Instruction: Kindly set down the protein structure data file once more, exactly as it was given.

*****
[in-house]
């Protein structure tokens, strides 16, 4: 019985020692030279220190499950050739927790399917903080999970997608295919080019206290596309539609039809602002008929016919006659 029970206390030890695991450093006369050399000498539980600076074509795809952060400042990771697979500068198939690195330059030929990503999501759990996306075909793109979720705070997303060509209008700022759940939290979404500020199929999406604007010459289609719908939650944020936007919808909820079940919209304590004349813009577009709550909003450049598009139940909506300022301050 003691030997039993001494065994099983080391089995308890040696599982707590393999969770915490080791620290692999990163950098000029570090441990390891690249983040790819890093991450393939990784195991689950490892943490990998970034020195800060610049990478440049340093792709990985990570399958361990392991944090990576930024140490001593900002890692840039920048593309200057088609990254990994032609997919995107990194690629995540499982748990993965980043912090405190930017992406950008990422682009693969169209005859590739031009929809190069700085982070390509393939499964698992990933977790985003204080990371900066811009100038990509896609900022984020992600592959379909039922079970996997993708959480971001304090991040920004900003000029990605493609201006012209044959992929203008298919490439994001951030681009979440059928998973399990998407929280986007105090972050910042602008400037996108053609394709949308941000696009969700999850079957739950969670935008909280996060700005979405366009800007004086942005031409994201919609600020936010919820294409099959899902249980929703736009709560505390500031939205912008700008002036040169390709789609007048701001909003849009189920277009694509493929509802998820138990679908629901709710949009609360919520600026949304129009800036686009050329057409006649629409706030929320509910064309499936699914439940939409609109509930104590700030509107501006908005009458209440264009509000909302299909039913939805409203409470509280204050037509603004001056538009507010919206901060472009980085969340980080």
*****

[in-house]
């Protein structure tokens, strides 16, 4: 019985020692030279220190499950050739927790399917903080999970997608295919080019206290596309539609039809602002008929016919006659 029970206390030890695991450093006369050399000498539980600076074509795809952060400042990771697979500068198939690195330059030929990503999501759990996306075909793109979720705070997303060509209008700022759940939290979404500020199929999406604007010459289609719908939650944020936007919808909820079940919209304590004349813009577009709550909003450049598009139940909506300022301050 003691030997039993001494065994099983080391089995308890040696599982707590393999969770915490080791620290692999990163950098000029570090441990390891690249983040790819890093991450393939990784195991689950490892943490990998970034020195800060610049990478440049340093792709990985990570399958361990392991944090990576930024140490001593900002890692840039920048593309200057088609990254990994032609997919995107990194690629995540499982748990993965980043912090405190930017992406950008990422682009693969169209005859590739031009929809190069700085982070390509393939499964698992990933977790985003204080990371900066811009100038990509896609900022984020992600592959379909039922079970996997993708959480971001304090991040920004900003000029990605493609201006012209044959992929203008298919490439994001951030681009979440059928998973399990998407929280986007105090972050910042602008400037996108053609394709949308941000696009969700999850079957739950969670935008909280996060700005979405366009800007004086942005031409994201919609600020936010919820294409099959899902249980929703736009709560505390500031939205912008700008002036040169390709789609007048701001909003849009189920277009694509493929509802998820138990679908629901709710949009609360919520600026949304129009800036686009050329057409006649629409706030929320509910064309499936699914439940939409609109509930104590700030509107501006908005009458209440264009509000909302299909039913939805409203409470509280204050037509603004001056538009507010919206901060472009980085969340980080």